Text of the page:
Should I go through with a $1400 catalytic converter fix for a 2005 Ford Focus with 140,000 miles?

At what point do I call it quits with the repairs and just sell it for parts? How do I research what parts will be needing replacing and when? I’ve also heard this car isn’t the most reliable? Man I’m stuck. Any help is appreciated.

I’m not sure what engine you have, but I found converters for $200- $300 for the Focus.

Of course a dealer will charge much more, and it’s not that big a job if you can turn a wrench.
Or find a good independent mechanic.


Has it actually been confirmed by a trusted mechanic that the CC is dead?
I ask because many people have replaced catalytic converters when all that was needed was to replace the oxygen sensors.

I agree. I would guess that 50% of all cats and O2 sensors replaced in this country were working normally when removed. The percentage could be higher at some shops and dealership.

I agree with the second opinion, and with not using a dealer, however I should point out that needing to replace a cat converter at 140,000 miles isn’t unusual at all. Countless vehicles get new converters around that mileage and provide another 140,000 miles of good reliable operation.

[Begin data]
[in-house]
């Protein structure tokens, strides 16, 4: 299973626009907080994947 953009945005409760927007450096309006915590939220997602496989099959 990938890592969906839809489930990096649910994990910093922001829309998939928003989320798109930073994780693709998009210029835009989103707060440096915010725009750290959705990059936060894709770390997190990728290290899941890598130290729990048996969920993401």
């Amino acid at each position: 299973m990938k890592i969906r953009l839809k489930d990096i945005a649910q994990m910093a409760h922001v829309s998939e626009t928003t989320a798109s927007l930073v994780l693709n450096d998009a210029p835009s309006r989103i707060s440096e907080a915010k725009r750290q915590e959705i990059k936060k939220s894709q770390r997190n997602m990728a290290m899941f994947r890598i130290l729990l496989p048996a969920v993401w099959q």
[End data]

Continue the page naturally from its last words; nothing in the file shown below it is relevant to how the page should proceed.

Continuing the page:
It’s really impossible to know what parts will wear out and when. Peripheral components, the alternators, AC compressors, and power steering components often begin to fail at the 200,000+ mile mark, but in many cases they never fail, and in many cases only one will fail (which one cannot be predicted). Sometimes something entirely unrelated to the engine, like a transaxle, will fail.

If reliability is very critical to you, you might start getting ready for a replacement. If you can live with an occasional need for a repair, and the vehicle is otherwise in good shape, I’d recommend changing the converter and driving on.

+1 to the posts here. I would only consider parting the car out if it is beat to heck with a bunch of other things already broken like power windows or the radio, high oil consumption. If it ran good before the diagnosis, take it to an independent shop of fix it yourself and then decide what you want to do.

My understanding is that cheap converters have less precious metal in them and will last only 1 to 2 years. That’s fine if that’s all you expect.


Actually, the Focus isn’t a really bad car

I’m not saying it’s the most high quality car out there, but you could do a lot worse, as far as reliability goes, in my opinion

If a competent shop is 100% sure you need a cat, and it’s not due to oil burning, misfires, etc., I would shop around, as far as the repair goes.

A few more questions . . . does the $1400 repair include a direct fit cat, or would they have to weld one in?

I would be inclined to go with the direct fit

Assuming the diagnosis is correct

What condition is the car in?

no rusted out frame?

Engine and transmission still working fine?

Are you pretty good with the maintenance?

Please post the computer error code(s). Any besides P0420?